Rare Books - Important Acquisitions List All

Rare Book Collections works to build up the national collections through purchases (through dealers or at auction) and donations. This directory gives details of 745 of the most important items we have acquired since 2000. We update it regularly as new material comes in. The description gives information about why it was chosen and what makes it particularly interesting. You can order the list by date of acquisition, author or title.

Please let us know what you think of this resource, if you have information to add about an acquisition, or if you have rare Scottish books that you would like to donate or sell. Email us at rarebooks@nls.uk

      

Important Acquisitions 166 to 180 of 745:

Ordered by author
Order by title | Order by date acquired
Author[Anon]
TitleStates of the affairs of Messrs Douglas, Heron, and company, at August 1773, when they finally gave up business.
Imprint[Edinburgh: s.n.]
Date of Publication1780
LanguageEnglish
NotesThis is an unrecorded broadside of 1780, presumably printed in Edinburgh, which summarises the financial state of the failed Ayr Bank, one of the most dramatic crashes in the history of early Scottish, indeed European, banking. The bank had been founded in 1769 by the firm of Douglas, Heron & Co. with the motto "Pro bon publico", as a response to a rapidly growing demand in Scotland for banking facilities. Credit was tight among the existing banks and there was a general belief that a new bank could unleash the potential of land ownership in Scotland. The bank was supported by some of the leading aristocratic landowners in Scotland, its credit backed by the collateral of large tracts of land. However, in order to support land improvement schemes, the Ayr Bank adopted policies that proved to be far too risky. Adam Smith, would later comment in his 'Wealth of Nations', "this bank was far more liberal than any other had been, both in granting cash accounts, and in discounting bills of exchange" (II.ii.73). By June 1772 the bank had issued £1.2 million through advances and bills of exchange, around two thirds of the currency of the country. In the same month, news of the collapse of a London bank, which had extensive dealings with the Ayr Bank, reached Scotland; a financial crisis ensued which led to the eventual collapse of all but three of the country's 30 private banks. There was a run on the Ayr Bank forcing it to suspend payments on June 25. To shore up the loan book of the bank its partners had to put up the collateral of their lands; these lands were gradually sold over the following years to meet the bank's huge losses. The collapse of the bank was thus a major blow to the great Scottish landowning families, including Adam Smith's patron and former pupil, the Duke of Buccleuch, who was a major shareholder in it.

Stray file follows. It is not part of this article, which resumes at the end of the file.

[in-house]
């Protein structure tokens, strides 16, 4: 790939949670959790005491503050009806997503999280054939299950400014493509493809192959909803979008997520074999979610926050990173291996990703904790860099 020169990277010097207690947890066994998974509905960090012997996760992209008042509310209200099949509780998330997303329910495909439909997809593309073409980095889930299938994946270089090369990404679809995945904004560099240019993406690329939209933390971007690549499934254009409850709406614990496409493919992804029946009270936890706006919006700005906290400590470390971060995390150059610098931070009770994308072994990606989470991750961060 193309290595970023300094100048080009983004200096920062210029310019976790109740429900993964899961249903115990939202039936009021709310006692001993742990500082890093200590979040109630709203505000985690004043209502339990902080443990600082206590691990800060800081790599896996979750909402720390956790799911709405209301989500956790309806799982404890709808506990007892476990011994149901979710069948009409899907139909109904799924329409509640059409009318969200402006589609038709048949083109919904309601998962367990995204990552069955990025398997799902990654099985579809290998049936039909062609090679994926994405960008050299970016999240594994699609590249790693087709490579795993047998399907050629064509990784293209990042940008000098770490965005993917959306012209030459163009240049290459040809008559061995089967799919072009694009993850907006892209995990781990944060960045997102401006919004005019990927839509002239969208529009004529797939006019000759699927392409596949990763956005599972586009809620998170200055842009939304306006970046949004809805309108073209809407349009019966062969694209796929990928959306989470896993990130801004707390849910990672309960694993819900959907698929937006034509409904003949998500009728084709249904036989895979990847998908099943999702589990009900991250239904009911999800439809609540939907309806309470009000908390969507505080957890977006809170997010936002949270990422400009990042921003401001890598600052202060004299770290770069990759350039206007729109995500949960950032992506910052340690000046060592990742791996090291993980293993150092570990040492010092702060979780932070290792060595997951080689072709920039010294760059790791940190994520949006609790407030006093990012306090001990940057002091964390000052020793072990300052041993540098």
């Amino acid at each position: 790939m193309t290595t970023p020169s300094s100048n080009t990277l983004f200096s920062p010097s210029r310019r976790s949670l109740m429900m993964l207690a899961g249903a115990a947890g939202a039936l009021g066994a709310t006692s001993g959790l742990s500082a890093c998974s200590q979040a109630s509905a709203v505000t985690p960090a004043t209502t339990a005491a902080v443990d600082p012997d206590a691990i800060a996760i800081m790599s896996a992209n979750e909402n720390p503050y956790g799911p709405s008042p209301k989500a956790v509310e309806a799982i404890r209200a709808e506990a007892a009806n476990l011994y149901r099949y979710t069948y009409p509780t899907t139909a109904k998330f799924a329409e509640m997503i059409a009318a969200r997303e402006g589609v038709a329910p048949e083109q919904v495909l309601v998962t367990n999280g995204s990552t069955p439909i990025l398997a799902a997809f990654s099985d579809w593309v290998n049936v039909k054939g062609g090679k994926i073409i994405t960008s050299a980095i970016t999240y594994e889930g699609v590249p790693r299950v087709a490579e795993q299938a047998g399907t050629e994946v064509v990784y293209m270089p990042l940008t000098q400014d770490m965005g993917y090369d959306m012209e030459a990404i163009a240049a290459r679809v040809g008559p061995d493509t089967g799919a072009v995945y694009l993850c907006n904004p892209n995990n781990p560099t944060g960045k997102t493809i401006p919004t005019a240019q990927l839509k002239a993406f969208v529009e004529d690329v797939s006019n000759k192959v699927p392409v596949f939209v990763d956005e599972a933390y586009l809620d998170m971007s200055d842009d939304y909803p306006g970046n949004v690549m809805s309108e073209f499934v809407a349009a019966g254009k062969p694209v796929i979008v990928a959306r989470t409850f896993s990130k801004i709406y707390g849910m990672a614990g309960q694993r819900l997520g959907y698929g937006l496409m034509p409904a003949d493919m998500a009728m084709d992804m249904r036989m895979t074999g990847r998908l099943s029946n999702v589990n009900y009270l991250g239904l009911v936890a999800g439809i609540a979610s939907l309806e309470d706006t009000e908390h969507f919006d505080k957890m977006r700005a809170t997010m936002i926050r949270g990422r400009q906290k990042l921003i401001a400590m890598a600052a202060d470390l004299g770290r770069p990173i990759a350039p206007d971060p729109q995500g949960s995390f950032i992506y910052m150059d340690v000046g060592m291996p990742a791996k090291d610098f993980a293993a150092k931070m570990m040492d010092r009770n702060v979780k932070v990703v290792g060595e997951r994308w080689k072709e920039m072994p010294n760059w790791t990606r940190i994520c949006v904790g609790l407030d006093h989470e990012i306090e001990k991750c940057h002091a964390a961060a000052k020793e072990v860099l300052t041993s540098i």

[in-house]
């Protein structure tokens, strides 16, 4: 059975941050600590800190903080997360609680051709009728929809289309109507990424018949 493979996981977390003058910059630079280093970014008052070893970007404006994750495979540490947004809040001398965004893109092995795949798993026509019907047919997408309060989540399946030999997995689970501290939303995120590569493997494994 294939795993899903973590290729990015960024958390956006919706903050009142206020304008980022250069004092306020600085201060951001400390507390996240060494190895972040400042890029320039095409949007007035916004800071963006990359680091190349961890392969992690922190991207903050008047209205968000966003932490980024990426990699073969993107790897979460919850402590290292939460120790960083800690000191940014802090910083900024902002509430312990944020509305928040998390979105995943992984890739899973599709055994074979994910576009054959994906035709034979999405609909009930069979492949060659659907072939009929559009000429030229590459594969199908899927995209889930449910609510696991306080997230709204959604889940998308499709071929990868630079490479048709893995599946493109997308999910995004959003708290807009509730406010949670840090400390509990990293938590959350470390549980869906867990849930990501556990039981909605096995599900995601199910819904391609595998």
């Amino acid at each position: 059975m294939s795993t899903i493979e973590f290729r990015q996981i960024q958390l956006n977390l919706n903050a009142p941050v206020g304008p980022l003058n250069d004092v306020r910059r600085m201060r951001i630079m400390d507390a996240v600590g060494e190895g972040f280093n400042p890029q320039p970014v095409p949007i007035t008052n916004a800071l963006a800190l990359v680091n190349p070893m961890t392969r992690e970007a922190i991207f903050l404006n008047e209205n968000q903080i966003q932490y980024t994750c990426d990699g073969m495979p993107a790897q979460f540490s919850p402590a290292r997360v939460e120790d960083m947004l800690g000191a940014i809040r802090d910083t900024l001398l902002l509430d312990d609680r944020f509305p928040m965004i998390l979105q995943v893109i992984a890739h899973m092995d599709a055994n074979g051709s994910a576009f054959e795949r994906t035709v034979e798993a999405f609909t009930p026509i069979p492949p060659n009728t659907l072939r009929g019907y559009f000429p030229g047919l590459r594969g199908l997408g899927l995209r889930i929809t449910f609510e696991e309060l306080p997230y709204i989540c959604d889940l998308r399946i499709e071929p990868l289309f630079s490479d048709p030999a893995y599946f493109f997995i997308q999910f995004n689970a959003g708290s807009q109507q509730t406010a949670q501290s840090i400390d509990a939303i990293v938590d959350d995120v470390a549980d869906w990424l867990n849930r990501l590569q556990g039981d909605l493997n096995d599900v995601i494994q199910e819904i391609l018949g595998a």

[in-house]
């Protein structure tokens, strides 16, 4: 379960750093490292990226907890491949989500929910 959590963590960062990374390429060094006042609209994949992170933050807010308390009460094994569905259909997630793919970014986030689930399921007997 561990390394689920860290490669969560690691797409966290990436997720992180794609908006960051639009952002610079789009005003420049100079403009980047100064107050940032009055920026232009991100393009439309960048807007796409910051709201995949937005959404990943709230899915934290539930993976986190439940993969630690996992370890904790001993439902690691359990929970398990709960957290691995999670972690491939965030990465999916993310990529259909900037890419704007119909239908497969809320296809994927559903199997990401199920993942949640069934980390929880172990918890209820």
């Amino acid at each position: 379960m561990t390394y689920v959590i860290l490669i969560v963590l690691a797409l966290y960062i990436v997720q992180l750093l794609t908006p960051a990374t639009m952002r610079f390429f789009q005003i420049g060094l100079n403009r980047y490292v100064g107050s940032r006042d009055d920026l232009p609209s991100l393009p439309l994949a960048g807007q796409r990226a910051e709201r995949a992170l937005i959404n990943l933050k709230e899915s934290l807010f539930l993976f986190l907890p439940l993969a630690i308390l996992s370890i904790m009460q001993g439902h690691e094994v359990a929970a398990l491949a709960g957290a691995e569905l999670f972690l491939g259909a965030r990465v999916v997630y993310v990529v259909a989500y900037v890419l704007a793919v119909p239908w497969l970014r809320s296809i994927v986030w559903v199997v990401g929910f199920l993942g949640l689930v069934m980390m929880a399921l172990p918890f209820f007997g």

ShelfmarkRB.l.251
Reference SourcesAntoin E. Murphy, 'The Genesis of Macroeconomics', Oxford, 2009.
Acquired on18/06/09
Author[Anon]
TitleWhiskiana, or, the drunkard's progress. A poem. In Scottish verse.
ImprintGlasgow: printed by A. Napier
Date of Publication1812
LanguageEnglish
NotesThis is a poem in Scots dealing with the "evil of habitual intoxication", which mixes humour with a serious moral message. The anonymous author, 'Anti-Whiskianus', reveals in the preface that he was originally from the village of Ceres in Fife and wrote the poem between 1810 and 1811. "Whiskiana" is in five parts covering the progress of a drunkard from inebriation to redemption: a description of the drunkard, his wife's lament for his "infatuated conduct", his remorse, his repentance, and finally his complete reformation when he swaps the bottle for a prayer book. The author acknowledges Scots popular poet Hector Macneill as an inspiration; Macneill had written a ballad against the evils of drink, "Scotland's Skaith, or, The History of Will and Jean", first published in 1795, which quickly became a popular favourite and which is quoted on the title page. "Whiskiana" can be regarded as a further sign of growing unease among some Scots about the social problems caused by excessive alcohol consumption. Scotland in the late 18th and early 19th centuries was becoming an increasingly urbanised society due to the Industrial Revolution, with a growing and thirsty population, and there was little attempt to control and regulate alcohol production, illicit spirits being found in most taverns. 'Anti-Whiskianus' has no qualms in his preface about criticising the late Robert Burns, indeed the poem is meant to "counteract the excessive praises lavished on whisky by Burns". The author may have been influenced by James Currie's biography in his four-volume edition of the works of Burns, first published in 1800, in which Currie controversially mentioned that Burns drank to excess. He may also have in mind the traditions of Scottish conviviality exemplified by the male drinking clubs of the 18th-century to which many Scottish literary figures, including Burns, belonged, 'How comes it why ilk Scottish bard/Their sonnets always interlard, Strong recommending drinking hard, Wit to inspire?/Can sober thinking e'er retard/Poetic fire?" For men such as 'Anti-Whiskianus' temperance was the only solution to the problem; such sentiments would lead in the late 1820s to the establishment of temperance societies in Scotland. This appears to be the only published version of the poem, no other copies have been recorded in other major libraries.
ShelfmarkAP.1.211.06
Reference SourcesJack S. Blocker, David M. Fahey, and Ian R. Tyrrell eds "Alcohol and temperance in modern history: an international encyclopedia" v. 1 Santa Barbara, Calif., c. 2003.
Acquired on15/01/11
Author[Anon]
TitleRemarks on a voyage to the Hebrides, in a letter to Samuel Johnson, LL.D
ImprintLondon : G. Kearsly
Date of Publication1775
LanguageEnglish